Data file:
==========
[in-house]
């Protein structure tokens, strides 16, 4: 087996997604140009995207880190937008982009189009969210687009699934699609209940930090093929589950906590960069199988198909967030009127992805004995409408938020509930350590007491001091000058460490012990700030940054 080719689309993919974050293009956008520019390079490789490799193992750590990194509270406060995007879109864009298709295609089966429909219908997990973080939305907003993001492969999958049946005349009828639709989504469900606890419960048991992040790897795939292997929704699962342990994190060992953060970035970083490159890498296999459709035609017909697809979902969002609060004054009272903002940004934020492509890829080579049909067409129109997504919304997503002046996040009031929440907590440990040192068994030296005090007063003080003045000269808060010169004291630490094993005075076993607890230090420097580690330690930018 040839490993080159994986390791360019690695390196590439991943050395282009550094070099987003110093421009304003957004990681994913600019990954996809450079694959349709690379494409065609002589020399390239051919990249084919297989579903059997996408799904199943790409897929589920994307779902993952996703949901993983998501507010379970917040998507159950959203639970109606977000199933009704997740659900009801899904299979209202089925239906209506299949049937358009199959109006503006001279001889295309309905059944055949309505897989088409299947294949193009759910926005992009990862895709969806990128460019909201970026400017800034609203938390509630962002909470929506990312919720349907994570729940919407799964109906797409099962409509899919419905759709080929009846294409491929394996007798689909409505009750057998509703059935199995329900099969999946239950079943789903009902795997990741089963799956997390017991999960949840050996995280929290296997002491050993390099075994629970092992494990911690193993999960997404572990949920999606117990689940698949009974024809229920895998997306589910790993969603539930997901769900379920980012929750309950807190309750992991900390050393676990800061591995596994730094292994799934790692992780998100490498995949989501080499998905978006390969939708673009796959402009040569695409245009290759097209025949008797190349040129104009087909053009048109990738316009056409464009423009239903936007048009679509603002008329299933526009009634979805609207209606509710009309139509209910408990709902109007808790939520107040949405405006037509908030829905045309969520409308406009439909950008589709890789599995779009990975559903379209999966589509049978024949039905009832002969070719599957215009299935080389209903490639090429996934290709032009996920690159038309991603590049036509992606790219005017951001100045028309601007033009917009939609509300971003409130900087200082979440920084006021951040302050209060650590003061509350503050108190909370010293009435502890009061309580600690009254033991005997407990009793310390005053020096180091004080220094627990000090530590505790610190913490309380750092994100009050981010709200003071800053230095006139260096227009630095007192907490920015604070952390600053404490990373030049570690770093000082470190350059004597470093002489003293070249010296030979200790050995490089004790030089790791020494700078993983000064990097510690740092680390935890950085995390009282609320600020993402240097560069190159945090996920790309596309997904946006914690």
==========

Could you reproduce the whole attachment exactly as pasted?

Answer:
[in-house]
């Protein structure tokens, strides 16, 4: 087996997604140009995207880190937008982009189009969210687009699934699609209940930090093929589950906590960069199988198909967030009127992805004995409408938020509930350590007491001091000058460490012990700030940054 080719689309993919974050293009956008520019390079490789490799193992750590990194509270406060995007879109864009298709295609089966429909219908997990973080939305907003993001492969999958049946005349009828639709989504469900606890419960048991992040790897795939292997929704699962342990994190060992953060970035970083490159890498296999459709035609017909697809979902969002609060004054009272903002940004934020492509890829080579049909067409129109997504919304997503002046996040009031929440907590440990040192068994030296005090007063003080003045000269808060010169004291630490094993005075076993607890230090420097580690330690930018 040839490993080159994986390791360019690695390196590439991943050395282009550094070099987003110093421009304003957004990681994913600019990954996809450079694959349709690379494409065609002589020399390239051919990249084919297989579903059997996408799904199943790409897929589920994307779902993952996703949901993983998501507010379970917040998507159950959203639970109606977000199933009704997740659900009801899904299979209202089925239906209506299949049937358009199959109006503006001279001889295309309905059944055949309505897989088409299947294949193009759910926005992009990862895709969806990128460019909201970026400017800034609203938390509630962002909470929506990312919720349907994570729940919407799964109906797409099962409509899919419905759709080929009846294409491929394996007798689909409505009750057998509703059935199995329900099969999946239950079943789903009902795997990741089963799956997390017991999960949840050996995280929290296997002491050993390099075994629970092992494990911690193993999960997404572990949920999606117990689940698949009974024809229920895998997306589910790993969603539930997901769900379920980012929750309950807190309750992991900390050393676990800061591995596994730094292994799934790692992780998100490498995949989501080499998905978006390969939708673009796959402009040569695409245009290759097209025949008797190349040129104009087909053009048109990738316009056409464009423009239903936007048009679509603002008329299933526009009634979805609207209606509710009309139509209910408990709902109007808790939520107040949405405006037509908030829905045309969520409308406009439909950008589709890789599995779009990975559903379209999966589509049978024949039905009832002969070719599957215009299935080389209903490639090429996934290709032009996920690159038309991603590049036509992606790219005017951001100045028309601007033009917009939609509300971003409130900087200082979440920084006021951040302050209060650590003061509350503050108190909370010293009435502890009061309580600690009254033991005997407990009793310390005053020096180091004080220094627990000090530590505790610190913490309380750092994100009050981010709200003071800053230095006139260096227009630095007192907490920015604070952390600053404490990373030049570690770093000082470190350059004597470093002489003293070249010296030979200790050995490089004790030089790791020494700078993983000064990097510690740092680390935890950085995390009282609320600020993402240097560069190159945090996920790309596309997904946006914690």